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Clinically significant prognostic factors for differentiated thyroid carcinoma
A population-based, nested case–control study
Article first published online: 20 DEC 2005
Copyright © 2005 American Cancer Society
Volume 106, Issue 3, pages 524–531, 1 February 2006
How to Cite
Lundgren, C. I., Hall, P., Dickman, P. W. and Zedenius, J. (2006), Clinically significant prognostic factors for differentiated thyroid carcinoma. Cancer, 106: 524–531. doi: 10.1002/cncr.21653
- Issue published online: 20 JAN 2006
- Article first published online: 20 DEC 2005
- Manuscript Accepted: 1 SEP 2005
- Manuscript Revised: 29 JUL 2005
- Manuscript Received: 22 MAR 2005
- Swedish Cancer Foundation
- Cancer Society in Stockholm
- Ake Wiberg Foundation
- thyroid carcinoma;
- scoring system;
- nested case–control study
Different scoring systems currently are being used to stratify patients with differentiated thyroid carcinoma (DTC) into risk groups. DTC is usually subdivided into papillary thyroid carcinoma (PTC) and follicular thyroid carcinoma (FTC). The objective of the current study was to identify those factors that predict long-term unfavorable prognosis and to evaluate the predictive accuracy of the TNM staging system.
The authors conducted a nested case–control study within the cohort of all patients (n = 5123) diagnosed with DTC in Sweden between 1958–1987 who survived at least 1 year after diagnosis. One control, matched by age at diagnosis, gender, and calendar period, was randomly selected for each case (patients who died of DTC). All patients were classified at the time of diagnosis according to the TNM staging system. The effect of prognostic factors on DTC mortality was evaluated using conditional logistic regression.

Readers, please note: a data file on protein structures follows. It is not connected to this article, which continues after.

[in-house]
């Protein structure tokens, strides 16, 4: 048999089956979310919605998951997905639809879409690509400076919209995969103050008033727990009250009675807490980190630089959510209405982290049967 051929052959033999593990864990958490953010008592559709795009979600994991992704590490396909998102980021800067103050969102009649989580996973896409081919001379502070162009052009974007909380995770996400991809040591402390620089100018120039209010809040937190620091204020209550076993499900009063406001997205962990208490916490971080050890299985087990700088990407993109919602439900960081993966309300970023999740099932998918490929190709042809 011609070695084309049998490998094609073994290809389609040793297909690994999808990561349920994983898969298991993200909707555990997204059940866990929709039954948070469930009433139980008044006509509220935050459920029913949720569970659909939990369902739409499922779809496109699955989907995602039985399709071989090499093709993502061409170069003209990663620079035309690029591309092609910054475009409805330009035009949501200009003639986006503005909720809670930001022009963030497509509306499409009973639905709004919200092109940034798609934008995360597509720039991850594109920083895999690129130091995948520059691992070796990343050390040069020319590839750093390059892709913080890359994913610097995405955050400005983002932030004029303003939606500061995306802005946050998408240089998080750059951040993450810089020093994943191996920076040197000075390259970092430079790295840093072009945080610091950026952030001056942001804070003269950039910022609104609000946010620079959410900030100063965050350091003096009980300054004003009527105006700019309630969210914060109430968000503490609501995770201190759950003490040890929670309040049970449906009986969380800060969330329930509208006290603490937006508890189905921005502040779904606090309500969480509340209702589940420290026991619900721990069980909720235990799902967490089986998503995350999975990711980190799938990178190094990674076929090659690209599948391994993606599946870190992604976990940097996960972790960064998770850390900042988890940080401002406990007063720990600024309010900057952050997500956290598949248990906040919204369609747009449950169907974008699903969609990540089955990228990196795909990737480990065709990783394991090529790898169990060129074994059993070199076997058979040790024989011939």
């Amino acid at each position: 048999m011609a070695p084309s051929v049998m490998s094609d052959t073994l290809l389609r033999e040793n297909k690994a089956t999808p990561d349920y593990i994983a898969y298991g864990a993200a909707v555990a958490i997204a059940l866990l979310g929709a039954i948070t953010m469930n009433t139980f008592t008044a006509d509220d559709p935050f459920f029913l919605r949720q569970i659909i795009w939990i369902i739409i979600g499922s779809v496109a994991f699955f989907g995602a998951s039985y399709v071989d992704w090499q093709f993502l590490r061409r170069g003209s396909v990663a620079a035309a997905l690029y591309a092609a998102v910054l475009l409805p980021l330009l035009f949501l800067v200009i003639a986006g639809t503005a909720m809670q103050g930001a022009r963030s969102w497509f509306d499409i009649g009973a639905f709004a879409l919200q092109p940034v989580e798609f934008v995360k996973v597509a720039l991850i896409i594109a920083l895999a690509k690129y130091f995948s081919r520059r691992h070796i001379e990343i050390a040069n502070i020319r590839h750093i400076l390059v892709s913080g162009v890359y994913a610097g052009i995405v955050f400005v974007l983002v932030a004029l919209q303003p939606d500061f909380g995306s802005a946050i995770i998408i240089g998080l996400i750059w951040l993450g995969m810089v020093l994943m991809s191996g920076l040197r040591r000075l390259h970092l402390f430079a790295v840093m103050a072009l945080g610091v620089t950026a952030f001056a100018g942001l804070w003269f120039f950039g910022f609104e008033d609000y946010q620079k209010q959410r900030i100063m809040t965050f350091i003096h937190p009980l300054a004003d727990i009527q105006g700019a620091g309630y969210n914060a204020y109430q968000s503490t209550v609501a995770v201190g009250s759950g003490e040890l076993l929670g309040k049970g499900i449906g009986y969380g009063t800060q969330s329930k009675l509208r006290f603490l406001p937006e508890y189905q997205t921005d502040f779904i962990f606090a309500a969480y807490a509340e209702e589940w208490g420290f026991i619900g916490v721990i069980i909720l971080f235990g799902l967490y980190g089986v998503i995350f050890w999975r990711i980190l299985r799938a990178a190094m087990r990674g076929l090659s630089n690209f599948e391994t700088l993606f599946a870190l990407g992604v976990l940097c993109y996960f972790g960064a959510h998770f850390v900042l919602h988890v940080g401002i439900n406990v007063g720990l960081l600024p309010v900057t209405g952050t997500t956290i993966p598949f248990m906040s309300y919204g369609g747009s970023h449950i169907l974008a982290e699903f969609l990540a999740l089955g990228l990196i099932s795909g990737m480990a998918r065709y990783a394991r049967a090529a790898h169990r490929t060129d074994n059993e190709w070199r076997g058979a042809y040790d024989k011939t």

Patients with widely invasive FTC experienced a significantly higher mortality compared with PTC patients. The grade of differentiation was found to influence mortality significantly. Patients with TNM Stage IV disease had a higher mortality rate compared with patients with Stage II disease (odds ratio [OR] = 9.1; 95% confidence interval [95% CI], 5.7–14.6). Patients with lymph node metastases experienced a higher mortality (OR = 2.5; 95% CI, 1.6–4.1) and patients with distant metastasis at the time of diagnosis were found to have a nearly 7-fold higher mortality rate (OR = 6.6; 95% CI, 4.1–10.5). Incomplete surgical excision was associated with higher mortality, particularly in patients with Stage I disease.
In the current study, the following were found to be clinically significant prognostic factors for patients with DTC: histopathologic subgroup, TNM staging including lymph node metastases and distant metastases, and completeness of the surgical excision.Cancer 2006. © 2005 American Cancer Society.